You shouldn’t need to sacrifice comfort or empty your wallet to keep your residence at the right temp during the summer.
But what is the best setting, exactly? We go over recommendations from energy professionals so you can select the best temperature for your residence.
Here’s what we recommend for the most energy-efficient setting for air conditioning in Mobile.
Recommended Thermostat Settings for Summer
Most families find using the thermostat at 72-73 degrees provides ideal comfort. However, if there’s a sizeable difference between your inside and outdoor warmth, your electrical costs will be bigger.
These are our suggestions based on the U.S. Department of Energy (DOE) and ENERGY STAR®.
While at home: 78 degrees. While that appears too high, there are methods you can keep your residence pleasant without having the AC running constantly.
Keeping windows and blinds shut during the day keeps cold air where it needs to be—inside. Some window treatments, such as honeycomb shades or plantation shutters, are created to offer added insulation and better energy efficiency.
If you have ceiling fans in your residence, the DOE says you can increase thermostat temps about 4 degrees higher without compromising comfort. That’s due to the fact they freshen through a windchill effect. As they cool people, not rooms, switch them off when you exit a room.
If 78 degrees still seems too uncomfortable at first glance, try running a trial for about a week. Get started by upping your setting to 78 degrees while you’re at your residence. Then, progressively lower it while adhering to the advice above. You could be shocked at how cool you feel at a higher temperature setting.
While away: 88 degrees. There’s no rationale for keeping the air conditioning running all day while your home is empty. Turning the setting 7–10 degrees warmer can save you an estimated 5–15% on your electricity expenses, according to the DOE.
When you come home, don’t be tempted to switch your thermostat under 78 to cool your house more rapidly. This isn’t effective and typically leads to a higher electrical expense.
A programmable thermostat is a good approach to keep your temp controlled, but you have to set programs. If you don’t utilize programs, you run the risk of forgetting to raise the set temperature when you go.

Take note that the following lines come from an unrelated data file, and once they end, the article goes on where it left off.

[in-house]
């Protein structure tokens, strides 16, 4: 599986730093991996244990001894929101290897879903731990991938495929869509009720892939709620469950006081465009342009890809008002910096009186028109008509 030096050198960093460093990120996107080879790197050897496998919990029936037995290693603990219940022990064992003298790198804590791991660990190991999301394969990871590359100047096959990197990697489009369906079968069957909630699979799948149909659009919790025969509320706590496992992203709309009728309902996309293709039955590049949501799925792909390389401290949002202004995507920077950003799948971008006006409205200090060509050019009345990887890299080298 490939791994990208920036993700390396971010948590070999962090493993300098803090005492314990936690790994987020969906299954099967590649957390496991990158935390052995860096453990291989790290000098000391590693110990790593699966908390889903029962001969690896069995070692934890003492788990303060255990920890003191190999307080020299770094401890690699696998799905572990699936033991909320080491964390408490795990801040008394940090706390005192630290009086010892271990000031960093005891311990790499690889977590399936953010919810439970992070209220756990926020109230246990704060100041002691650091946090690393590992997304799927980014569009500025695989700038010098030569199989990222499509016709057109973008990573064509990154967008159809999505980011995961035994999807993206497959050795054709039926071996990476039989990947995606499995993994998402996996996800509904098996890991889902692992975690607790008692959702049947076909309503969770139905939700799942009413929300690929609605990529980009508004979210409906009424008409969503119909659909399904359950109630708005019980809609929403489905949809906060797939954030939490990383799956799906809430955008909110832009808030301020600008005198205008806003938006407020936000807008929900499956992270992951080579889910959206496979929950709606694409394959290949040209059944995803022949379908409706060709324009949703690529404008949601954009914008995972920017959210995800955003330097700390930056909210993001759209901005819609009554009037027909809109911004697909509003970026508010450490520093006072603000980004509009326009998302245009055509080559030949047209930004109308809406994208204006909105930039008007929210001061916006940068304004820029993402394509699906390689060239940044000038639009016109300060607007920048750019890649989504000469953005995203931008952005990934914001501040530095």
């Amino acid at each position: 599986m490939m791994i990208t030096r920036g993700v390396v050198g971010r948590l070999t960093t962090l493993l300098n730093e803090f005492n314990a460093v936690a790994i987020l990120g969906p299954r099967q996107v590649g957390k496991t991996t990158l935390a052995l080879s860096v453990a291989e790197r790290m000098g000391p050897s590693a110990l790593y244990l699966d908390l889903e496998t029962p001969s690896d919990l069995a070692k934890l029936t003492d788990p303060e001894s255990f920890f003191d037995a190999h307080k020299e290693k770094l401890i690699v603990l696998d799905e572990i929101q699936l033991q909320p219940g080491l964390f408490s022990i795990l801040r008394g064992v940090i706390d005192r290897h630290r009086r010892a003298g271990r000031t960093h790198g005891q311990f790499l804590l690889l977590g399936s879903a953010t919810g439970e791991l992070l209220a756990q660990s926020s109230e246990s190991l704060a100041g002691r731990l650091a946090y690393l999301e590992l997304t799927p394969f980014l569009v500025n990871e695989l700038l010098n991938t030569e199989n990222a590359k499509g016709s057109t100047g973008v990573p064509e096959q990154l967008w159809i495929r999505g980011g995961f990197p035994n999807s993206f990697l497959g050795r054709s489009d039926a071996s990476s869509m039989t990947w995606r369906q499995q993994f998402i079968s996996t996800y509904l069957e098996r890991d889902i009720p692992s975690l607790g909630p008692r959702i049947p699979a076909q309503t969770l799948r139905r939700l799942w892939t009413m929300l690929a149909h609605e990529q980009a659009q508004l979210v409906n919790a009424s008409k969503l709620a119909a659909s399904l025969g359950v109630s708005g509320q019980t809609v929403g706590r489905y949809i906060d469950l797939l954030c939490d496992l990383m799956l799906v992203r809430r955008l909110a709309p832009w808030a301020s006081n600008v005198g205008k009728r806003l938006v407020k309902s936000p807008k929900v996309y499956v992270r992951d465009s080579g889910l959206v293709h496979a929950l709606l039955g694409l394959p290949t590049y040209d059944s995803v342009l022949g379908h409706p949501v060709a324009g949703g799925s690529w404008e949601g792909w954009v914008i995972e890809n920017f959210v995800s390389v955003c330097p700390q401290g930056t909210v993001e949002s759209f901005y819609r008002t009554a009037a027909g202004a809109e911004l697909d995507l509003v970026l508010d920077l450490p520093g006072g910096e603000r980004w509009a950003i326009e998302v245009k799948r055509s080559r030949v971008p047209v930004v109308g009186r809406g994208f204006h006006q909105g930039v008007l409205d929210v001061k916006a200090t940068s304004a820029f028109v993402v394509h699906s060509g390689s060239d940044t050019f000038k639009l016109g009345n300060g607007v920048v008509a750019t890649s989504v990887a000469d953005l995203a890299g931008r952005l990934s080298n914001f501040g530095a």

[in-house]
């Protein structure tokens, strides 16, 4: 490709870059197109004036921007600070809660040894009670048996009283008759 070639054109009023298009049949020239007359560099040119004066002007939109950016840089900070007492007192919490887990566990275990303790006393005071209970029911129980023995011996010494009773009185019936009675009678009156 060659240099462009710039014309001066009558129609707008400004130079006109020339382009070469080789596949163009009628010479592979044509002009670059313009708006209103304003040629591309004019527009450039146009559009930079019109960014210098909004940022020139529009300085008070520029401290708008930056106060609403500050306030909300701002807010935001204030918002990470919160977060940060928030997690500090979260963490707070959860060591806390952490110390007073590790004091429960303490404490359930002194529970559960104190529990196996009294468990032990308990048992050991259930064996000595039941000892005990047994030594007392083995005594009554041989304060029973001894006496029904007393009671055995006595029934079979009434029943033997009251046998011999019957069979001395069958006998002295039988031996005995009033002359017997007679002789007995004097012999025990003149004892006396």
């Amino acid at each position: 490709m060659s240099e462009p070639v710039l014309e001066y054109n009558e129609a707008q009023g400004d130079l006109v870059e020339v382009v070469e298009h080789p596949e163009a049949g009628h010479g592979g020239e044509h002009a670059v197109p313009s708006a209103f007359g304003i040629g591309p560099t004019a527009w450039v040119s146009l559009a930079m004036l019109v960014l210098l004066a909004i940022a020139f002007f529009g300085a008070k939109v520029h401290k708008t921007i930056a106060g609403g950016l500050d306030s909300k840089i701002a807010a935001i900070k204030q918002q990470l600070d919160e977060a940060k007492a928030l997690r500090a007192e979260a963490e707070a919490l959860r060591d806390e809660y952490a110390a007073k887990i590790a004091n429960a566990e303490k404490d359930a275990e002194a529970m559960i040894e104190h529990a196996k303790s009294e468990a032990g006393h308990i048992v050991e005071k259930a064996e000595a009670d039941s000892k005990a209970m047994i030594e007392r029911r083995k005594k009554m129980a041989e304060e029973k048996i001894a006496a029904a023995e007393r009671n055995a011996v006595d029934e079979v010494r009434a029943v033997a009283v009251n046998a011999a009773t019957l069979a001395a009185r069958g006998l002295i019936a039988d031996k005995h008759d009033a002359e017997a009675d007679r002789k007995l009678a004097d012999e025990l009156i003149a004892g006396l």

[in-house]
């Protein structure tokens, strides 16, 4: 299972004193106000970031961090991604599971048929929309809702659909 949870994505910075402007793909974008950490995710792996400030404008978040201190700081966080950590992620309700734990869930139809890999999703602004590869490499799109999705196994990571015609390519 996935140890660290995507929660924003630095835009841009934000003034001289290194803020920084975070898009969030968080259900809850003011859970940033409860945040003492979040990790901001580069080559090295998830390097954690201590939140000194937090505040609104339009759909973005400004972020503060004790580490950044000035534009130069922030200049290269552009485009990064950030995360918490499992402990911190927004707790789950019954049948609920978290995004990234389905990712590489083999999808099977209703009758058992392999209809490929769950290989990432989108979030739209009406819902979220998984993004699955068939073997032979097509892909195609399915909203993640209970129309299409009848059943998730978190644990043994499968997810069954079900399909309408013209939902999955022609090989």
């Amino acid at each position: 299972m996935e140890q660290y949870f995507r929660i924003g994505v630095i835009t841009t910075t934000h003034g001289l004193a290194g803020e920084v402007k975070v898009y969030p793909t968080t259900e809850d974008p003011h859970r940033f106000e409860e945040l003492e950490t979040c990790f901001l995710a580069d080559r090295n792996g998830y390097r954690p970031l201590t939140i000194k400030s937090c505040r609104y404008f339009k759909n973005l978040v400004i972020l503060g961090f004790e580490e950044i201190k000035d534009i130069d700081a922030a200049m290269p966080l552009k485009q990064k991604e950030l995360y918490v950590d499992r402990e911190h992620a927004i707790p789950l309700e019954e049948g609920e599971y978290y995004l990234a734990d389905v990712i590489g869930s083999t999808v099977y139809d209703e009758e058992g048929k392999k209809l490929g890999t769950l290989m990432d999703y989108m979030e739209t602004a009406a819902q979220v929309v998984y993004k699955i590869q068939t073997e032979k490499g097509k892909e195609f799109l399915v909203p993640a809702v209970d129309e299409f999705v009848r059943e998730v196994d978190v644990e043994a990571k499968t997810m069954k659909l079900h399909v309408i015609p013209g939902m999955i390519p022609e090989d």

If you want a handy fix, think over buying a smart thermostat. This thermostat links with your phone, so it knows when you’re at home and when you’re out. Then it automatically changes temperature settings for maximum savings. How much exactly? Usually $180 each year on heating and cooling, according to ENERGY STAR.
Another benefit of installing a smart thermostat? You can use your phone to monitor and adjust temperature settings from just about anywhere.
While sleeping: Around 70 degrees. While ENERGY STAR suggests 82 degrees, that might be unbearable for most families. Most people sleep better when their sleeping space is chilly, so that’s why the National Sleep Foundation advises 60–67 degrees. But that might be too cold, depending on your pajama and blanket preference.
We recommend using a comparable test over a week, putting your temp higher and gradually decreasing it to choose the right temp for your house. On cool nights, you could discover keeping windows open at night and relying on a ceiling fan is a superior option than running the air conditioner.
More Ways to Use Less Energy This Summer
There are additional approaches you can save money on cooling bills throughout hot weather.
- Upgrade to an energy-efficient air conditioning system. Central air conditioners only are effective for about 12–15 years and get less efficient as they get older. An updated air conditioner can keep your residence comfier while keeping electricity bills down.
- Schedule yearly air conditioner service. Routine air conditioner maintenance keeps your unit working properly and may help it run at greater efficiency. It can also help prolong its life cycle, since it enables techs to find seemingly insignificant problems before they create a major meltdown.
- Replace air filters often. Read manufacturer instructions for switching your air filter. A clogged filter can cause your system to short cycle, or turn on and off too frequently, and increase your utility.
- Inspect attic insulation levels. Nearly 90% of houses in the United States don’t have proper insulation, according to the Insulation Institute. The majority of southern climates need 13–14” of attic insulation, while northern climates require 16–18”.
- Have your ductwork examined. Ductwork that has loosened over time can leak conditioned air into your attic, walls or crawl space. This can create major comfort issues in your house, like hot and cold spots.
- Seal openings, doors and windows. Keep warm air where it should be by closing holes. You can also caulk or weather strip doors to trap more cold air within your home.
Save More Energy During Hot Weather with Farnell Heating & Air Conditioning Inc
If you are looking to save more energy during hot weather, our Farnell Heating & Air Conditioning Inc specialists can assist you. Reach us at 251-471-2674 or contact us online for extra information about our energy-saving cooling products.